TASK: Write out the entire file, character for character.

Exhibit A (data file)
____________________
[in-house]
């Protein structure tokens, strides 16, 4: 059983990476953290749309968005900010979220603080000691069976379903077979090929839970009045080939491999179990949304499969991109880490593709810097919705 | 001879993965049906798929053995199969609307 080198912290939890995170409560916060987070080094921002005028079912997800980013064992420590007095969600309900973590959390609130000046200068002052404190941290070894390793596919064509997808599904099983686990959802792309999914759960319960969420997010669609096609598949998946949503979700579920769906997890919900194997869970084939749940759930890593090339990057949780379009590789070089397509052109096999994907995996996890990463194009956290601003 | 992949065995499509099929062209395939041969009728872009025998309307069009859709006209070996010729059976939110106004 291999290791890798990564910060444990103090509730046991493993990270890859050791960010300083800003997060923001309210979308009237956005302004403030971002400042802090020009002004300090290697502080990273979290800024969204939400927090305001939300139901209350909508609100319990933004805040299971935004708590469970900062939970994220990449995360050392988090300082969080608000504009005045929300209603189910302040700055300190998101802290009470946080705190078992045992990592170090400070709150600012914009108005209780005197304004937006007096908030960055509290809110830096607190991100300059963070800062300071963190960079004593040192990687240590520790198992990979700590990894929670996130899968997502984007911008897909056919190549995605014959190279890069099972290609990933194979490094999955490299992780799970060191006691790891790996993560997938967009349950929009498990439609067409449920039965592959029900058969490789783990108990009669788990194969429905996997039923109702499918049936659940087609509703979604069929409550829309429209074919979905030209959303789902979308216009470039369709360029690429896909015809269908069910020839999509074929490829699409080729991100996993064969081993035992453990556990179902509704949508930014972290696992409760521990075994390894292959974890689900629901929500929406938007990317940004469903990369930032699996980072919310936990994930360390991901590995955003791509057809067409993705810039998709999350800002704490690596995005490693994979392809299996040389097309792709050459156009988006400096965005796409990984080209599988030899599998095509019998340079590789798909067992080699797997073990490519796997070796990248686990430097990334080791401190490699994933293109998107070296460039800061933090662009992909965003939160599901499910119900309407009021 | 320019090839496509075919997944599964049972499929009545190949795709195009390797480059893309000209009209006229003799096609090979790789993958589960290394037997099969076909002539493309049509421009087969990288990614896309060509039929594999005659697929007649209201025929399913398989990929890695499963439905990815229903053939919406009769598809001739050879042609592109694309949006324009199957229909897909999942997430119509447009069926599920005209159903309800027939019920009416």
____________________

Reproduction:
[in-house]
């Protein structure tokens, strides 16, 4: 059983990476953290749309968005900010979220603080000691069976379903077979090929839970009045080939491999179990949304499969991109880490593709810097919705 | 001879993965049906798929053995199969609307 080198912290939890995170409560916060987070080094921002005028079912997800980013064992420590007095969600309900973590959390609130000046200068002052404190941290070894390793596919064509997808599904099983686990959802792309999914759960319960969420997010669609096609598949998946949503979700579920769906997890919900194997869970084939749940759930890593090339990057949780379009590789070089397509052109096999994907995996996890990463194009956290601003 | 992949065995499509099929062209395939041969009728872009025998309307069009859709006209070996010729059976939110106004 291999290791890798990564910060444990103090509730046991493993990270890859050791960010300083800003997060923001309210979308009237956005302004403030971002400042802090020009002004300090290697502080990273979290800024969204939400927090305001939300139901209350909508609100319990933004805040299971935004708590469970900062939970994220990449995360050392988090300082969080608000504009005045929300209603189910302040700055300190998101802290009470946080705190078992045992990592170090400070709150600012914009108005209780005197304004937006007096908030960055509290809110830096607190991100300059963070800062300071963190960079004593040192990687240590520790198992990979700590990894929670996130899968997502984007911008897909056919190549995605014959190279890069099972290609990933194979490094999955490299992780799970060191006691790891790996993560997938967009349950929009498990439609067409449920039965592959029900058969490789783990108990009669788990194969429905996997039923109702499918049936659940087609509703979604069929409550829309429209074919979905030209959303789902979308216009470039369709360029690429896909015809269908069910020839999509074929490829699409080729991100996993064969081993035992453990556990179902509704949508930014972290696992409760521990075994390894292959974890689900629901929500929406938007990317940004469903990369930032699996980072919310936990994930360390991901590995955003791509057809067409993705810039998709999350800002704490690596995005490693994979392809299996040389097309792709050459156009988006400096965005796409990984080209599988030899599998095509019998340079590789798909067992080699797997073990490519796997070796990248686990430097990334080791401190490699994933293109998107070296460039800061933090662009992909965003939160599901499910119900309407009021 | 320019090839496509075919997944599964049972499929009545190949795709195009390797480059893309000209009209006229003799096609090979790789993958589960290394037997099969076909002539493309049509421009087969990288990614896309060509039929594999005659697929007649209201025929399913398989990929890695499963439905990815229903053939919406009769598809001739050879042609592109694309949006324009199957229909897909999942997430119509447009069926599920005209159903309800027939019920009416």